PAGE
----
State Sen. James Skoufis says he has recovered from COVID-19, the disease that infected him in late April.

A nurse working the front lines of the coronavirus battle at New York City hospitals says “black lives don’t matter here” — and “gross negligence and complete medical mismanagement” are causing patients to die, according to a disturbing new video.

While no precise data is available, at least 32 grocery workers have died of Covid-19 across the U.S., according to estimates by the United Food and Commercial Workers Union, though large chains aren’t reporting infection data. At least 4,687 have tested positive for the virus or missed work because they have self-quarantined.

Justice advocates sharply criticized Cuomo’s handling of the coronavirus pandemic in prisons, and implored him to substantially increase his release of state prisoners and test every inmate for COVID-19.

New York City’s subway system shut down for the first time in 115 years early this morning for an unprecedented planned nightly closure to disinfect trains — and to clear out a homeless population who’ve been sheltering underground during the coronavirus crisis.

Cuomo acknowledged that simple physics will make it difficult to socially distance on subway trains and keep the coronavirus from spreading again when the Big Apple comes back to life after the pandemic.

A man working at Amazon’s massive Staten Island warehouse has died of COVID-19 amid national attention over the giant online retailer’s handling of coronavirus protection for its employees, labor advocates said.

New York City health officials warned parents of a serious multisystem inflammatory condition potentially associated with Covid-19 that has been observed in 15 hospitalized children.

…No children are known to have died so far, but several have ended up in intensive care with mysterious symptoms that include enlarged coronary arteries.

Two new studies offer compelling evidence that children can transmit the virus. Neither proved it, but the evidence was strong enough to suggest that schools should be kept closed for now, many epidemiologists who were not involved in the research said.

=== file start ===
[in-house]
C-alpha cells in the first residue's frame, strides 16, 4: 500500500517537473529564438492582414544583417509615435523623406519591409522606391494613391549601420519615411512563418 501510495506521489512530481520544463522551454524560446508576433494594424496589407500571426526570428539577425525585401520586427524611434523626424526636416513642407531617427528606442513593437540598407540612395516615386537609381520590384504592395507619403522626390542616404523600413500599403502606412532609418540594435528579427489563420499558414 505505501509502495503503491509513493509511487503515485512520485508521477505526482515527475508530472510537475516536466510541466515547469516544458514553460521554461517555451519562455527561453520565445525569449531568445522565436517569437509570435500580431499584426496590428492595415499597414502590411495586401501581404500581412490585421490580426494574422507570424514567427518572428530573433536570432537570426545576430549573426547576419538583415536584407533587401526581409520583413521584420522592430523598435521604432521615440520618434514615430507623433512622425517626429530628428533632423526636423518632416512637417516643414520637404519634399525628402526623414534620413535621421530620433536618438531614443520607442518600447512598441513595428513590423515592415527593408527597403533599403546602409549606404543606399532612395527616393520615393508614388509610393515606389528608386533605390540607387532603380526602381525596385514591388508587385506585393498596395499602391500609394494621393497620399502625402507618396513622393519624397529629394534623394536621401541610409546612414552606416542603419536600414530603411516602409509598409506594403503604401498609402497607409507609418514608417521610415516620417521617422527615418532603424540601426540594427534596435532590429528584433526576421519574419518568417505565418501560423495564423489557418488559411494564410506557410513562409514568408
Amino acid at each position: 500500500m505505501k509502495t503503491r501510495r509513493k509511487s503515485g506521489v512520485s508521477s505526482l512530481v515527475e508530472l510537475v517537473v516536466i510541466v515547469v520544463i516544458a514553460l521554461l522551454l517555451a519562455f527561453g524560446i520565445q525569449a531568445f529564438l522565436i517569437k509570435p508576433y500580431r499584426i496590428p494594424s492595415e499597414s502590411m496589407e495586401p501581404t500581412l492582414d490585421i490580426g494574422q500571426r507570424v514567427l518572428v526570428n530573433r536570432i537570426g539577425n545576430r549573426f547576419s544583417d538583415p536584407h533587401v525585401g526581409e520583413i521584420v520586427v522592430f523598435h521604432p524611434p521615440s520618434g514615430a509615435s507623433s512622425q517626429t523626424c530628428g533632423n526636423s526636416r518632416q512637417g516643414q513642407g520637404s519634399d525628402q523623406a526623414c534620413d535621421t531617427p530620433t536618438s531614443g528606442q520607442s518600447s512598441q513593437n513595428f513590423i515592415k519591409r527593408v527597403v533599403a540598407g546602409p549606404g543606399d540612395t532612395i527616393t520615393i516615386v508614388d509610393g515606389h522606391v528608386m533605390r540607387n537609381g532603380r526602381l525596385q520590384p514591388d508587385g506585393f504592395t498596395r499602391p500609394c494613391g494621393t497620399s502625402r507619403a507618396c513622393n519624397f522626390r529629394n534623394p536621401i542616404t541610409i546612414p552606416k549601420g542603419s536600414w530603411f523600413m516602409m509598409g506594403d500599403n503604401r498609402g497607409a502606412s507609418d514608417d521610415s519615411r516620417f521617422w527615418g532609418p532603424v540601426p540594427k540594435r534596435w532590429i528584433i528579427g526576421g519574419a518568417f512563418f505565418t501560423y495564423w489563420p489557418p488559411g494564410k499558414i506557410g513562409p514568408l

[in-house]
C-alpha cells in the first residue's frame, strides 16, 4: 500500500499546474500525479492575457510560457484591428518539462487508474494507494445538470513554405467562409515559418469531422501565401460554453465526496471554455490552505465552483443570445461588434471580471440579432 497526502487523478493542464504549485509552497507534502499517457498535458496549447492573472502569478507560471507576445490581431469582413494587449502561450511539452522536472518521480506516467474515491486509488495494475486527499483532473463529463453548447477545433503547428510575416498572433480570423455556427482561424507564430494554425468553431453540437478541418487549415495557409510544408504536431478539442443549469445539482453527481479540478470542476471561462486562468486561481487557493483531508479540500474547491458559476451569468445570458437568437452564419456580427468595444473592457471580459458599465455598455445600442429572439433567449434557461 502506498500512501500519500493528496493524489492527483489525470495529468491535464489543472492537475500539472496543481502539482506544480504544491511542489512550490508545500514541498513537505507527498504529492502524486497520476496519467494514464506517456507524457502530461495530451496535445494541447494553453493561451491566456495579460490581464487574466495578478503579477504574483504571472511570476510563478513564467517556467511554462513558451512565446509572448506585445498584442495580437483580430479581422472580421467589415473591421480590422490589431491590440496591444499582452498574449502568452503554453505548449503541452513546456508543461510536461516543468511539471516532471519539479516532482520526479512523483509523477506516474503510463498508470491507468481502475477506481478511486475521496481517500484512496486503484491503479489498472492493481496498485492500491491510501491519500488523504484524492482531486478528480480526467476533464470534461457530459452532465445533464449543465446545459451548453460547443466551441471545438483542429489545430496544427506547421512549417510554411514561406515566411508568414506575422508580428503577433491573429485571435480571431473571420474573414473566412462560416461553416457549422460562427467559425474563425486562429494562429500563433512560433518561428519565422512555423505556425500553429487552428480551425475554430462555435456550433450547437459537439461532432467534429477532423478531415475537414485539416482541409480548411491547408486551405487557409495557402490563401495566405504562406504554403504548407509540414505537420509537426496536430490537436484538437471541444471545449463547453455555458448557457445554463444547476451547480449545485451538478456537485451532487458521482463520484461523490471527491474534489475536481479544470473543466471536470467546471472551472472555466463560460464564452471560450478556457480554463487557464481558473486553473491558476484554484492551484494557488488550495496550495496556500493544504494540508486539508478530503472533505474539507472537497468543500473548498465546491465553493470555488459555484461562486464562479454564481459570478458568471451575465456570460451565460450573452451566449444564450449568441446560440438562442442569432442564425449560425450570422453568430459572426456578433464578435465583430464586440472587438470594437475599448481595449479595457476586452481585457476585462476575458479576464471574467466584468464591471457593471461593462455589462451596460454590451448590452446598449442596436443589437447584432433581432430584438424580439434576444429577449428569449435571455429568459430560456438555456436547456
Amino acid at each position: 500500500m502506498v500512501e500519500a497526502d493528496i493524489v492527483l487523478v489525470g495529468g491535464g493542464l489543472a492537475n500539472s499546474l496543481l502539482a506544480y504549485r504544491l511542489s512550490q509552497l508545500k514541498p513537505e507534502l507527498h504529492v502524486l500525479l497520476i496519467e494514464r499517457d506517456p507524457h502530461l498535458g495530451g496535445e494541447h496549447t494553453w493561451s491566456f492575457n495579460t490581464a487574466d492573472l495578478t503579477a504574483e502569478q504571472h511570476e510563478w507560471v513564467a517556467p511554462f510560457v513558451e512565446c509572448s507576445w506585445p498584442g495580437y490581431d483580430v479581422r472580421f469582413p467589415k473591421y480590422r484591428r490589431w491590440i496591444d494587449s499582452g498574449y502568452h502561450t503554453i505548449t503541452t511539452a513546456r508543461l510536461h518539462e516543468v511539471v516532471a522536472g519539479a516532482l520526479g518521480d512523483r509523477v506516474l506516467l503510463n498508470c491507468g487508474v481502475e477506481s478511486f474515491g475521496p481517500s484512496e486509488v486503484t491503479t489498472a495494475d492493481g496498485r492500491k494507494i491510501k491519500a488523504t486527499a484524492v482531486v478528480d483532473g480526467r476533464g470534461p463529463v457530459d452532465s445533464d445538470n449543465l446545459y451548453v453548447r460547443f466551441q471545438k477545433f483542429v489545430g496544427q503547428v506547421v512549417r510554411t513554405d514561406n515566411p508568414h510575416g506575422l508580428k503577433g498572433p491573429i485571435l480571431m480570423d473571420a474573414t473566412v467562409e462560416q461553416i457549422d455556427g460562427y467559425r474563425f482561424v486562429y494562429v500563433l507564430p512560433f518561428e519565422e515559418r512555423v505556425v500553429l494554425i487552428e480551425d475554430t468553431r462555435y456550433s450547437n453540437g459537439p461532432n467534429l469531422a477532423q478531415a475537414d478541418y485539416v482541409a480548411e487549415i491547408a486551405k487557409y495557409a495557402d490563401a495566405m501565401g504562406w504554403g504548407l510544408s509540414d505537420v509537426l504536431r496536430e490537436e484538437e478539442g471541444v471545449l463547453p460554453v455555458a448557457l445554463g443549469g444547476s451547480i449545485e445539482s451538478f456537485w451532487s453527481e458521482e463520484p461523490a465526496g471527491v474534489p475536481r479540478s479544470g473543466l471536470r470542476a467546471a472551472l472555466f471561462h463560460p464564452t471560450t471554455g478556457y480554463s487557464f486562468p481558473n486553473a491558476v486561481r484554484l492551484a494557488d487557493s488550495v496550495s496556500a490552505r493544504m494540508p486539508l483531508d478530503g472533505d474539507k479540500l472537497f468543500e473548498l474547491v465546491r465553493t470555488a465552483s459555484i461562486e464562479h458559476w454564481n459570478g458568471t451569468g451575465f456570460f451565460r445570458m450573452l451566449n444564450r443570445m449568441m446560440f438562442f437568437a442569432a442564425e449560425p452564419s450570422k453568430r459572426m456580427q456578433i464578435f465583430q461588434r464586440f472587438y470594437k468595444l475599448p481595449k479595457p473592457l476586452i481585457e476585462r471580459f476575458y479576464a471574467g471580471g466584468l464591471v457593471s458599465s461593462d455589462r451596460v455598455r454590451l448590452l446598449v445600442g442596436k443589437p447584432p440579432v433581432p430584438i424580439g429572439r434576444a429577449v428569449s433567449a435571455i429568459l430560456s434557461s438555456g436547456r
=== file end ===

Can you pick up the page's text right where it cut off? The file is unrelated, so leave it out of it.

Grim and disturbing videos show at least 20 bodies wrapped in black bags carted out of the Harlem Center for Nursing and Rehabilitation over the last month during the coronavirus pandemic and piled into medical examiner vans and refrigerator trucks. But state data indicates only five COVID-19 deaths there.

The state disclosed 1,050 Long Island nursing home residents have died from COVID-19, nearly 70 percent more than previously reported, as the state faces scrutiny over how it has protected vulnerable residents during the coronavirus pandemic.

The state had previously given data on deaths that it acknowledged were inconsistent, with only some nursing homes reporting deaths of people who were presumed to have the virus as well as

The state Department of Health began an investigation last month of the Teresian House nursing home in Albany, where more than 100 cases of COVID-19 among residents and staff have been detected and at least 14 infected residents have died.confirmed cases.

Former Gov. George Pataki is calling for an independent investigation into the Cuomo’s administration over the handling of COVID-19 in nursing homes across the Empire State.

The financially challenged Metropolitan Opera is furloughing 41 administrative employees, nearly 20 percent of its full-time staff, in response to the coronavirus pandemic.

With gyms closed amid the pandemic lockdown, and as the weather turns warm, more and more people are turning to bikes as a way to get some exercise and to get out of the house. For bike shops, it’s brought a boom in both sales and calls for tune-ups and overhauls.

The parade of people congregating in the doorway of La Fiesta in Clifton Park, seeking a taste of Mexico to mark Tuesday’s Cinco de Mayo holiday, resulted in a call to the police, a town official said.

Staying at home with time to spare, residents are taking full advantage of the biennial curbside bulk waste pick-up – with larger than normal loads of yard waste and other household items destined for disposal.

The long-planned $750,000 renovation of the interior of the Burden Iron Works Museum is up in the air while the museum waits to see if the coronavirus pandemic – and the fiscal problems it is causing – will disrupt delivery of $500,000 in state funding that will pay for two-thirds of the work.
In non-virus news…

Justice Ruth Bader Ginsburg, 87, was admitted to the hospital for nonsurgical treatment of a gallbladder condition after a gallstone caused an infection but plans to participate in court proceedings from there, the Supreme Court announced.

The court said Justice Ginsburg was resting comfortably at Johns Hopkins Hospital in Baltimore, and that the gallbladder condition was benign. She is expected to be in the hospital for one to two days, the court said. She will be working remotely.

In its second argument conducted by conference call, the Supreme Court considered a knotty First Amendment question: May the government require the foreign affiliates of groups receiving federal money to fight AIDS abroad to adopt policies opposing prostitution?

State officials are investigating allegations of sexual misconduct and related cover-ups at NBC News — and have interviewed potential witnesses including Megyn Kelly.

Photo credit: George Fazio.